I’m not alone. Shortly after Krugman’s piece was published, Craig Mazin countered with a series of tweets pointing out this election’s overarching narrative bias.

The problem journalists face is one of narrative dependence. They need narrative to tell news stories. Not facts, mind you. Stories.

Mazin goes on to describe what I think is a compelling theory that Hillary makes a better storybook villain than the obviously crooked Trump.

The Boring Villain doesn’t require you to uncover anything, or make a shocking discovery.

Whatever you choose to believe – that journalists can’t help but write salaciously or that a larger narrative bias at play, you should be aware that the media is not covering these candidates fairly, and also (as Krugman puts it):

…focus on the facts. America and the world can’t afford another election tipped by innuendo.

The Company Who Cried Product

Nick Heer over at Pixel Envy made a similar observation to mine about Google’s penchant for treating concepts the same as products.

There’s a press-related angle to all of this, too, that I find particularly fascinating. Google’s PR strategy frequently seems to involve inviting journalists to preview their research experiments. But instead of framing them as pie-in-the-sky ideas, some journalists cover them like working, fully-functional products that you will soon be able to buy.

My theory is Google wants their concepts to be covered as real products, because there is really no downside for them if/when they fail to deliver, unlike most other established companies. Can you imagine how the press might react if Toyota, GM, or even Tesla gave a ship date for some new car, only to completely can it months later?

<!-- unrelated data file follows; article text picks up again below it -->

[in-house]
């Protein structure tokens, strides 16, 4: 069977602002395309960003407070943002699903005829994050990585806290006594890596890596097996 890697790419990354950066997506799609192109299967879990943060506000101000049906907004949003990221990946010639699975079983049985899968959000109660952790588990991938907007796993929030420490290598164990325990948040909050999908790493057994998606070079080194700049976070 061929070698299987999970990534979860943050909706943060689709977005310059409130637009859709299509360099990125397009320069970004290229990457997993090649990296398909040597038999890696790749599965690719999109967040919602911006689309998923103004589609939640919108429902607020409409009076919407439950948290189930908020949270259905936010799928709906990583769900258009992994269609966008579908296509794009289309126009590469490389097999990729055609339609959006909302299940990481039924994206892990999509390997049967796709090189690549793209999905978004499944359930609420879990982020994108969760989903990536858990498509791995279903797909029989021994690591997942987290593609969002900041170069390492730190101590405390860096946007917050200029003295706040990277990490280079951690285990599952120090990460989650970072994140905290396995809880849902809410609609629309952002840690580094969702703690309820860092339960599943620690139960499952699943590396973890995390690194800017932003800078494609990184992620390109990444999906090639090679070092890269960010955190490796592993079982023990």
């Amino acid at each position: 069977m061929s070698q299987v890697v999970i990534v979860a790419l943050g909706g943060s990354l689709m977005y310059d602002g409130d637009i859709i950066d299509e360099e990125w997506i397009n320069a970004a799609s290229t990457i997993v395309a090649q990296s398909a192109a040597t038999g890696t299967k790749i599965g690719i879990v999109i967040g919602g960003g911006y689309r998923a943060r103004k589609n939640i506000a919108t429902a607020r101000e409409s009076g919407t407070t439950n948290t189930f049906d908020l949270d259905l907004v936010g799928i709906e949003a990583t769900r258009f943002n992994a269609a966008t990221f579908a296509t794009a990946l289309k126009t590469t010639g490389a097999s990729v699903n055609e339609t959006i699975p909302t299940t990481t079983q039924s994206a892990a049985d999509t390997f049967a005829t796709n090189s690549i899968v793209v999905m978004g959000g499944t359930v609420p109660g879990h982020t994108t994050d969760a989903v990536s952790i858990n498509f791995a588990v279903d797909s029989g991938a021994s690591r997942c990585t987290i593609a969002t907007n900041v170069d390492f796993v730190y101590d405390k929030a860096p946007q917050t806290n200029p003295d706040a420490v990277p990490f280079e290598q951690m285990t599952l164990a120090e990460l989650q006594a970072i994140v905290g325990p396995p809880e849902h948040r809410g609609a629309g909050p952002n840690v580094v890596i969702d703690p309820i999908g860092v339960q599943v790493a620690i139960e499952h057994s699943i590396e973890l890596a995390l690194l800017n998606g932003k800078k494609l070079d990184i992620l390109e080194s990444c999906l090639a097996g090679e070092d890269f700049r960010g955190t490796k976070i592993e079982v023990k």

Google reasonably benefits from a history of whimsy, but at what point will the press stop treating their flights of fancy with the same gravitas as real products?

Goodbye Ara

The Verge’s take on Reuters’ report:

Although Project Ara has always seemed a dubious commercial prospect, the news is surprising if only because Google made a renewed effort to push the modular concept at its I/O conference earlier this year, promising a developer version for fall and a consumer release for 2017.

I/O to me is as much an autoshow as it is a developer conference. Ara is like a concept car. Sure they’re both kind of neat, but I’m much more interested in products I can actually buy.1

  1. It’s not that I think Google should stop featuring concepts, rather I wonder if they should separate them out more clearly from what is foreseeably being released. Focus Google I/O solely on what’s coming. As for the neat concepts still in the hopper… how about a Google Fair? ↩︎

Google First

According to Nick Statt at the Verge, Google is moving on from the Nexus brand in favor of Google branding:

Google is dropping the Nexus branding with its two upcoming, HTC-made smartphones. Instead, the company is expected to market the devices under a different name and to lean heavily on the Google brand in the process.

Not only that, but Google’s next phone may not even ship with stock Android.